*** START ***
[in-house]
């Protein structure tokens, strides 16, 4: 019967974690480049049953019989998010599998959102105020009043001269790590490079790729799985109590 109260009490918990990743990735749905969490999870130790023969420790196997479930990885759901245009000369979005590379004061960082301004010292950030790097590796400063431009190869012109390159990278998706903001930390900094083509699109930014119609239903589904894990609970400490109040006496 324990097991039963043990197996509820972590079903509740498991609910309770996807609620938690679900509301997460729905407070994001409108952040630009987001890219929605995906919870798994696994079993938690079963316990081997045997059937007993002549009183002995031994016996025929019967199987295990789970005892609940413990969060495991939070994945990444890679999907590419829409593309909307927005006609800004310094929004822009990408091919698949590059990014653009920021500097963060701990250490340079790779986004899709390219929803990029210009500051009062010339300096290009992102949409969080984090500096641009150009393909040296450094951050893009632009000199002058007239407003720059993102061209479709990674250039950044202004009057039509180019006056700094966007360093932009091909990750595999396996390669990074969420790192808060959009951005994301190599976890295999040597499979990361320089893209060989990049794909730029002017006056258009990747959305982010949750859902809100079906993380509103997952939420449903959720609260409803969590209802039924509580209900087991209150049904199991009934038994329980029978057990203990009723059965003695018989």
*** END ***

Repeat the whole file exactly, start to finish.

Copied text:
[in-house]
């Protein structure tokens, strides 16, 4: 019967974690480049049953019989998010599998959102105020009043001269790590490079790729799985109590 109260009490918990990743990735749905969490999870130790023969420790196997479930990885759901245009000369979005590379004061960082301004010292950030790097590796400063431009190869012109390159990278998706903001930390900094083509699109930014119609239903589904894990609970400490109040006496 324990097991039963043990197996509820972590079903509740498991609910309770996807609620938690679900509301997460729905407070994001409108952040630009987001890219929605995906919870798994696994079993938690079963316990081997045997059937007993002549009183002995031994016996025929019967199987295990789970005892609940413990969060495991939070994945990444890679999907590419829409593309909307927005006609800004310094929004822009990408091919698949590059990014653009920021500097963060701990250490340079790779986004899709390219929803990029210009500051009062010339300096290009992102949409969080984090500096641009150009393909040296450094951050893009632009000199002058007239407003720059993102061209479709990674250039950044202004009057039509180019006056700094966007360093932009091909990750595999396996390669990074969420790192808060959009951005994301190599976890295999040597499979990361320089893209060989990049794909730029002017006056258009990747959305982010949750859902809100079906993380509103997952939420449903959720609260409803969590209802039924509580209900087991209150049904199991009934038994329980029978057990203990009723059965003695018989």